Lisa Ross, of Clayton, and her husband planned the trip of a lifetime for their 30th wedding anniversary. But it wasn’t an extravagant cruise or a trip to Europe or even a plain old safari.
“We went on a mobile tent safari to four different parks, just in Botswana, and lived with the animals for 10 days.” They hired a guide who took them to all the best places to see the animals.
“The animals would come in and out of the campsite,” Ross says. “We would just go out every day and see what the universe brought ... It was incredibly peaceful. We had no cellphones or internet access.”
One evening at Chobe National Park, as they returned to camp in their jeep, they came upon the Chobe River at sunset. Right in front of them, elephant and Cape buffalo were crossing over to a grazing area with gorgeous light behind them. “So we just pulled over and sat and watched and took pictures.” Of course.
Ross, 65, says that though she was very interested in photography in her 20s, she has pretty much just used her cellphone camera lately. For the trip, she borrowed her daughter’s Canon EOS Rebel with a 100-300 mm zoom lens. “But I basically used it as a point and shoot,” she says, laughing. “I just got lucky.”
That lucky shot earned her first place in our annual Travel Photo Contest. We had nearly 500 entries this year. Winners earn fame and glory for their compositions.
Judge Beth O’Malley, online content coordinator at the Post-Dispatch, loved Ross’ photo. “The image has a great depth to it, with the herd in the background lost in the dust. And the light is great.”
Olivia Lovelace, 29, of Webster Groves, didn’t rely on luck for her award-winning shot. She set it up on a tripod and posed for it.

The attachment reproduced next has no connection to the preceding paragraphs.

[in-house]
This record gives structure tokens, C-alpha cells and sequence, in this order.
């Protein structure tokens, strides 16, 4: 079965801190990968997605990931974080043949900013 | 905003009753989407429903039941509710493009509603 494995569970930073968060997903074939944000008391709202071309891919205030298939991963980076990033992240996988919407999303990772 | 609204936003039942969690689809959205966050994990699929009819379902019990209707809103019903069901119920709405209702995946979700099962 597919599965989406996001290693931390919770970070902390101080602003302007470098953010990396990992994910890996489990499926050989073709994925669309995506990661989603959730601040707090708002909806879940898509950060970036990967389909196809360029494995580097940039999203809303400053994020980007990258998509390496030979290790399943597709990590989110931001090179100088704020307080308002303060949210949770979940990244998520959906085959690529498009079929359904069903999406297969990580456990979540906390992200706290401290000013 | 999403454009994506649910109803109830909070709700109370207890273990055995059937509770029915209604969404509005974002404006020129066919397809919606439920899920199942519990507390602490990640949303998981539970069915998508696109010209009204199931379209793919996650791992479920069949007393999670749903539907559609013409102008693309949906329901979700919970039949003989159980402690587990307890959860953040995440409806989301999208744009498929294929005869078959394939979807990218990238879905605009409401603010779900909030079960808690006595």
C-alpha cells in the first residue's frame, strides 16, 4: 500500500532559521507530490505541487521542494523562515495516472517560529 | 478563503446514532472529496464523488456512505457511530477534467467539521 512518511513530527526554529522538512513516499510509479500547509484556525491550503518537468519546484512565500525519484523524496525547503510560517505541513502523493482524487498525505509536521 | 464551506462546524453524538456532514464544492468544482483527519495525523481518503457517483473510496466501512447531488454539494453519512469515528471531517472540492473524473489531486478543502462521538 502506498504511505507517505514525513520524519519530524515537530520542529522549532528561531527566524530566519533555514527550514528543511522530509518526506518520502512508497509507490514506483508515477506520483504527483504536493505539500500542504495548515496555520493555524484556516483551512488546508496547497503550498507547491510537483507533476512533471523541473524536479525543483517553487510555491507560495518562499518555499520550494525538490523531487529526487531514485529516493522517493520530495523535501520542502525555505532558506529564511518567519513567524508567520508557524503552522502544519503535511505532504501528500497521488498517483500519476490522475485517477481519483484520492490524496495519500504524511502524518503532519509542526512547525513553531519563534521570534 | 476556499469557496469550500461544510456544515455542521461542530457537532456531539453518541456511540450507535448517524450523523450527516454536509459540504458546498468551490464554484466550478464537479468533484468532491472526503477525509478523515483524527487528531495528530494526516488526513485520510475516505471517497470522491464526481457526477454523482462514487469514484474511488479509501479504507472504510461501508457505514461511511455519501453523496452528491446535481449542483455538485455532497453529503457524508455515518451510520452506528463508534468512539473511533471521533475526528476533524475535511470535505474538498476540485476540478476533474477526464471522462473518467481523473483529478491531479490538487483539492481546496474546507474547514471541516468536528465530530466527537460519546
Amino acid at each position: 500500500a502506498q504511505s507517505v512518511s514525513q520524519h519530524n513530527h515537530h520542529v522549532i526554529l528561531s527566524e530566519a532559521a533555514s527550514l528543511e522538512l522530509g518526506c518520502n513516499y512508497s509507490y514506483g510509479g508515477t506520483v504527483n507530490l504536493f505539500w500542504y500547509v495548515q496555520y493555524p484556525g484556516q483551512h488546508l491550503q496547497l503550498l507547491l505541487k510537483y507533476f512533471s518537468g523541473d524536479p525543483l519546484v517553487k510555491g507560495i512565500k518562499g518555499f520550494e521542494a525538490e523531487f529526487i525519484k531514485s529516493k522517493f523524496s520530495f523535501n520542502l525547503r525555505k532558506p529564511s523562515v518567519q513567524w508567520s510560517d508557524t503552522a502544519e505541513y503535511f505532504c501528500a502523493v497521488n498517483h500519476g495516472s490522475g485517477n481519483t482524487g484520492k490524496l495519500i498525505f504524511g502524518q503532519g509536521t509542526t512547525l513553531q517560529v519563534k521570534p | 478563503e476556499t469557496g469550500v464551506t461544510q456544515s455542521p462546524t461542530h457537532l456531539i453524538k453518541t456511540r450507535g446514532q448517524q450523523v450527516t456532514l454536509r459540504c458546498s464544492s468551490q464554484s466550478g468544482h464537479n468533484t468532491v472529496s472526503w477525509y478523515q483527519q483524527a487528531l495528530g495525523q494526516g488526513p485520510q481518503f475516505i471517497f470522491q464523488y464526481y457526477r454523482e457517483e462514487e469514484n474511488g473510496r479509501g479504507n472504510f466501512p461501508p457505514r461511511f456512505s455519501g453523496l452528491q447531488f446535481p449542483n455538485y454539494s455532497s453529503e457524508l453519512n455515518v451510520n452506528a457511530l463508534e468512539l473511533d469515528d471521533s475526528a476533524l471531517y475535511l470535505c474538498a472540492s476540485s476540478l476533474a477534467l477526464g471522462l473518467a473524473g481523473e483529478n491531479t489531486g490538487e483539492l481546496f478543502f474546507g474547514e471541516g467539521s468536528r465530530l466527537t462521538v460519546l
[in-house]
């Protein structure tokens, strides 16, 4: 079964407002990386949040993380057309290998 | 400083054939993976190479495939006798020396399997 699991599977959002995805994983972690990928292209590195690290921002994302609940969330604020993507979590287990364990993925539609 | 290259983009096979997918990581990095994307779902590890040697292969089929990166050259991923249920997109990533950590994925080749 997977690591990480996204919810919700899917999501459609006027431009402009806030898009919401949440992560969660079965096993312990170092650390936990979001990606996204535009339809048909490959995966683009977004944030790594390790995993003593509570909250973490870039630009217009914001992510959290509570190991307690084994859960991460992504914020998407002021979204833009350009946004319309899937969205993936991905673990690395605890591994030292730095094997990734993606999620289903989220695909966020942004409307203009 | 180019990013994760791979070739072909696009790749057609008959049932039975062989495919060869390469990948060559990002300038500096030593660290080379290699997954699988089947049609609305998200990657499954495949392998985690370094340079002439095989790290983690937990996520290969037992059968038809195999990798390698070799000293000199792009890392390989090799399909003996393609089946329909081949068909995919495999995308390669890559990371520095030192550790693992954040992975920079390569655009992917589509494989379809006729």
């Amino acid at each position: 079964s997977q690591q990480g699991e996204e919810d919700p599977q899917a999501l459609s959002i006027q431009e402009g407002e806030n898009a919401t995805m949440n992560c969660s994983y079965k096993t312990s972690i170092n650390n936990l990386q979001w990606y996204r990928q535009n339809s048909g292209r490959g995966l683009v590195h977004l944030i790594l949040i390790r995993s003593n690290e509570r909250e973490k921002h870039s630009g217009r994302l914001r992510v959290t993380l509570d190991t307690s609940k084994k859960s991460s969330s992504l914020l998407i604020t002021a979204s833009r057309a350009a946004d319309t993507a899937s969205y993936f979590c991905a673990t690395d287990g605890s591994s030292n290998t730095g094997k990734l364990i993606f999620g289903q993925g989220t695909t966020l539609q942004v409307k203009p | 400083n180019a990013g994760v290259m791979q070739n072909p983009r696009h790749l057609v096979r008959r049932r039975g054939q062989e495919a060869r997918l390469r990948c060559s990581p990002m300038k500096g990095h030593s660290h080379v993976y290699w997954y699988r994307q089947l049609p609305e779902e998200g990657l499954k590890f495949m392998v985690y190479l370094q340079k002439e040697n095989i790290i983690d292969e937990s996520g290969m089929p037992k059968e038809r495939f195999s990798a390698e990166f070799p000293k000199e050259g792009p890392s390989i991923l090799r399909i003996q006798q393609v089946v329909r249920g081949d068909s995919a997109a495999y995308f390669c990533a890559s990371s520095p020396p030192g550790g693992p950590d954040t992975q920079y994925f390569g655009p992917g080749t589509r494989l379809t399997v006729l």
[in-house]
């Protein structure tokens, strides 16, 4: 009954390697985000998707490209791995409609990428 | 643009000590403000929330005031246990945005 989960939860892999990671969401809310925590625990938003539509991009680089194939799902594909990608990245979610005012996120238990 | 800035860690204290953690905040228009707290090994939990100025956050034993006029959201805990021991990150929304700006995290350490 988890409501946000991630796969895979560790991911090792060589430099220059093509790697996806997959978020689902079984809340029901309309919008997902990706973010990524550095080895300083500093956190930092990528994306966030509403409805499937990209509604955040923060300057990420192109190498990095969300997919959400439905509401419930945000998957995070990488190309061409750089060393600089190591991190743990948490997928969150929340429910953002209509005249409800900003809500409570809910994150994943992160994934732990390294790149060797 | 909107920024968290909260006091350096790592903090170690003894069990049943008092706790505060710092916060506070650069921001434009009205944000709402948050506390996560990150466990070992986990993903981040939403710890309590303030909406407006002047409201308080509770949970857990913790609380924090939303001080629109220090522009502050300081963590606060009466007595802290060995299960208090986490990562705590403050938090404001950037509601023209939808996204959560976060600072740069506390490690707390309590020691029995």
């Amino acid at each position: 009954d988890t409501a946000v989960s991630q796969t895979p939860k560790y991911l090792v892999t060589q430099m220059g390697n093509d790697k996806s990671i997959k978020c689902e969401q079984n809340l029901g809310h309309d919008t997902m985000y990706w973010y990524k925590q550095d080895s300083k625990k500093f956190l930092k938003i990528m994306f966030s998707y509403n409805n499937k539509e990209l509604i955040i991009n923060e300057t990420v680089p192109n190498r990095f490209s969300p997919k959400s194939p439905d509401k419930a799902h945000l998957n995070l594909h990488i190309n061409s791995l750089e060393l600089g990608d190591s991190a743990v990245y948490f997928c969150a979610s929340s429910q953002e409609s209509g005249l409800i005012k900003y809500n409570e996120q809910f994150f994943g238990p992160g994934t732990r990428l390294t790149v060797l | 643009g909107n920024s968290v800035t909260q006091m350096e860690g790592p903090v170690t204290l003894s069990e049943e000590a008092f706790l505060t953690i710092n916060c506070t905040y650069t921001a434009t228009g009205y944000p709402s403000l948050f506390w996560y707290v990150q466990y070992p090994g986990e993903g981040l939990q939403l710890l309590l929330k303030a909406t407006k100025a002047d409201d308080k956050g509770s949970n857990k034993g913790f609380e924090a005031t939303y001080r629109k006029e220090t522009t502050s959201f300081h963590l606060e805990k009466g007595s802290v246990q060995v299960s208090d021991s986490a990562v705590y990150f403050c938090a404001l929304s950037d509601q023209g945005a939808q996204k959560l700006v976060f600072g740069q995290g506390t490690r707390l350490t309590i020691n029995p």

She and her husband went to Bali in April for their honeymoon. “I like to travel a lot, and my husband didn’t really get the whole travel thing at first ... he jokes with me that I choose the farthest places away to travel.” They spent 27 hours getting to their honeymoon destination.
The photo was taken at a temple in east Bali, Pura Penataran Agung Lempuyang. “We know that it gets fairly busy, and we were staying an hour away, so we woke up really early so we could catch sunrise there. We waited a bit to get the picture to make sure we could see the mountain in the background.”
That’s her and her husband in the photo; she used an iPhone on a timer set up on a tripod to get the shot.
“The symmetry of the composition mirrored in the still water really draws your eye to the center of the photo,” said contest judge Andrew Nguyen of the Post-Dispatch.
Third place (tie)
Sandy Benyo, 57, of Waterloo was on a Caribbean cruise with her husband in January when she was hoping to mark something off her bucket list. At a stop at the Dominican Republic, they booked a whale-watching excursion in hopes of seeing just one magnificent whale.
“But all we saw were spouts and fins and maybe a little hump,” she says. “We were out there fairly long and the boat started its engine and was about to head back to shore when we saw more than one start to jump up and everyone was like, This is what we wanted to see!’ ... There were maybe three of them, and they put on quite a show for us.”
She grabbed her camera, a Canon 70D, and put it on continuous shooting, “like you do for sports.”
Post-Dispatch photographer Cristina M. Fletes championed this photo. “This photograph captures a moment few of us will see with our own eyes. The body positioning of the whale is graceful, almost dancer-like. It is transportive — which is what a great travel photo should be.”
Third place (tie)
Patrick Courtney is no stranger to our Travel Photo Contest. In 2017, he won third place; the same year his brother won first place.
This year, Courtney, 71, of University City, took third place for his photo of Steptoe Butte in Washington state. It was another trip with his brother and nephew; their goal was to see the Palouse and its amazing wheat and canola fields.
“With dusk upon us, and a truck just having stirred up dust on a dirt road, an inviting landscape was there for the taking,” he wrote in his entry. “Wonderfully manicured fields, dappled light and rolling hills were all aglow in the golden light of the setting sun. Timing is everything!”
Post-Dispatch assistant multimedia director Jon Naso had this to say about the photo: “A magical edge light ... highlighted the soft rolling hills creating a sea of green against a retreating sun. The photographer maximized that light by using a telephoto lens that allowed them to angle into the light without flare capturing a heavenly landscape with a compressed perspective.”
Our honorable mentions: